28 PAT of Pittsburgh (Allegheny County)

29 Inter-Ministerial/Departmental Committees or Units Sometimes called “Whole of Government” Approach Obama’s Use of Task Forces Planning supervision Overlapping committee memberships, e.g. Land Use Planning Committees

30 Whole of Government Approach

31 Field Level Units Creation of field level Special Project Units with semi-autonomous status E.g.A Range management project; or Integrated Rural Development - Most well known type of special project Special designated geographical areas Multitude of project activity in different sectors that may overlap or compliment.

32 Extension Services

33 Governance and Civil Society: A Review Networks of organizations, groups and individuals pursuing socio- economic interests

34 Various Definitions "Beyond the family but short of the state" (Hegel) "Human Rights, Basic Needs and the Stuff of Citizenship" (Anonymous) Issue- (First vs. Second and Third generation Human Rights and Civil Society)

35 Georg Wilhelm Friedrich Hegel August 27, 1770 – November 14, 1831)

36 Types of Organizations The Nature of the Beast: Non-Profits Not for Profits PVOs CBOs CSOs Civics (South Africa) Foundations Associations Interest Groups Quangos

37 United Democratic Front

38 Five Caveats 1. Usually excludes “for profits”- issue of contractors 2. Both International and Local 3. Internationals are not universally loved 4. Very often internationals are religious or charity based 5. Focus has been primarily on relief than development or civil society goals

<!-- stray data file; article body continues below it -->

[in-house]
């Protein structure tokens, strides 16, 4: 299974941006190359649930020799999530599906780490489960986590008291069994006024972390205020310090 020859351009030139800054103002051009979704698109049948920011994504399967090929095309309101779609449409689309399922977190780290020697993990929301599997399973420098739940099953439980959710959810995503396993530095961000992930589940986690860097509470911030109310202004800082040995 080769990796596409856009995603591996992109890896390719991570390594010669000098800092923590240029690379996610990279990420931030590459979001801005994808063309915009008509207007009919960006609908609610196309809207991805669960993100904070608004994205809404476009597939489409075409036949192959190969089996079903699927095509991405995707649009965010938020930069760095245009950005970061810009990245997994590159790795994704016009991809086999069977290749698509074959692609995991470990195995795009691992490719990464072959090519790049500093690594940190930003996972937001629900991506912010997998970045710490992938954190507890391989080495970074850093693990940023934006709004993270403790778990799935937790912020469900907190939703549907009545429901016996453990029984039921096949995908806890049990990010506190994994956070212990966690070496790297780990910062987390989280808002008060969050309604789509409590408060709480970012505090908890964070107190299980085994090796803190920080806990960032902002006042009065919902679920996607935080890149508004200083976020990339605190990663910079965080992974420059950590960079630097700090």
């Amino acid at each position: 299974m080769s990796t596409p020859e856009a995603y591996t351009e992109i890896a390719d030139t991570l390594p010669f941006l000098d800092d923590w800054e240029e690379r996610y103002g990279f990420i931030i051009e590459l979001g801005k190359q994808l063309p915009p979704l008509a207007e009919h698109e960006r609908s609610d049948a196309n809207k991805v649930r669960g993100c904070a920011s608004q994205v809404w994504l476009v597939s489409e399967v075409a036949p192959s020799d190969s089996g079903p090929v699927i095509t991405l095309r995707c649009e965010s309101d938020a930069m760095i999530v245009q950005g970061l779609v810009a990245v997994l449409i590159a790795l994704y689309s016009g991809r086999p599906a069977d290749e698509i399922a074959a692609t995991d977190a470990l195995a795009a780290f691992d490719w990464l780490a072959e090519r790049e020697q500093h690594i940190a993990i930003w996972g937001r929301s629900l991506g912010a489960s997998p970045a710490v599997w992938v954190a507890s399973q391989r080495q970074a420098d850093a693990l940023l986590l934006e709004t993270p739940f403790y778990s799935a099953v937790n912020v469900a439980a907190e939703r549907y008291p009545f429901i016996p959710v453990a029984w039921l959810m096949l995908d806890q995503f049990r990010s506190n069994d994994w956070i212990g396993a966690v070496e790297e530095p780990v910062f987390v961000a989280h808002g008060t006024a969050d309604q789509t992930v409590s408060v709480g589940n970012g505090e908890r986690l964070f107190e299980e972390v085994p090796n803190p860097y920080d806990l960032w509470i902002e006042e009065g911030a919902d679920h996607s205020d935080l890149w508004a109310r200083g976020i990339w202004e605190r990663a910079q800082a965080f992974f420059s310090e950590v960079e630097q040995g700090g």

39 Types of “Development” NGOs 1. Philanthropy 2. Relief and Welfare Societies 3. Public Service Contractors 4. Populist based development agencies (national) 5. Grassroots associations (local or village based) 6. Advocacy groups 7. Public Service Contractors

40 Giving Fish or Teaching Fishing

41 Traditional Focus Disaster- Humanitarian Assistance War, Drought, Agricultural Failure Focus on Rural Areas Some Have partly shifted to Developments

42 “Herbert Hoover's food relief efforts during World War I saved between 15 and 20 million European children”

43 NGOs- Areas of perceived advantage NGOs- Areas of perceived advantage 1. Links with poor 2. Image of populism 3. Cost-effective- small but efficient 4. Innovative 5. Staff loyalty and commitment


45 International Humanitarian NGOs- Weaknesses 1. Lack of local legitimacy 2. Donor driven 3. Inefficiency 4. Amateurism- leadership and continuity problems 5. Staffing problems 6. Self-serving- own objectives: Faith Based 7. Fixation on projects- problems of replication 8. Lack of perceived accountability 9. Learning problems/lack of institutional memory 10.Tensions with government institutions- Politically threatening 11. Ties with existing local elites 12. Inability of humanitarian organizations to transfer to new development orientation

46 NGOs, Local Government, Civil Society and Democracy: A Review NGOs, Local Government, Civil Society and Democracy: A Review 1. Madison and Democracy: a. The problem with majorities b. Tyranny c. Factions

47 2. Direct Democracy vs. Representative Democracy a. Populism b. Minority rights c. Shifting majorities d. Problem with Plebiscites

48 3. Polyarchy Needs a. Interest Group Liberalism b. Problem of zero-sum game c. Civil Society as organizational not individual or the mass d. The need for apathy e. Institutional structures: Checks and balances f. Constitutional vs. social stability

49 Where do we go from here?

50 4. Democracy focuses on: a. Governance b. Local Government c. Civil Society Unpaid Non-Political Advertisement: PIA 2528- GOVERNANCE, LOCAL GOVERNMENT AND CIVIL SOCIETY IN ASIA, LATIN AMERICA, EASTERN EUROPE AND AFRICA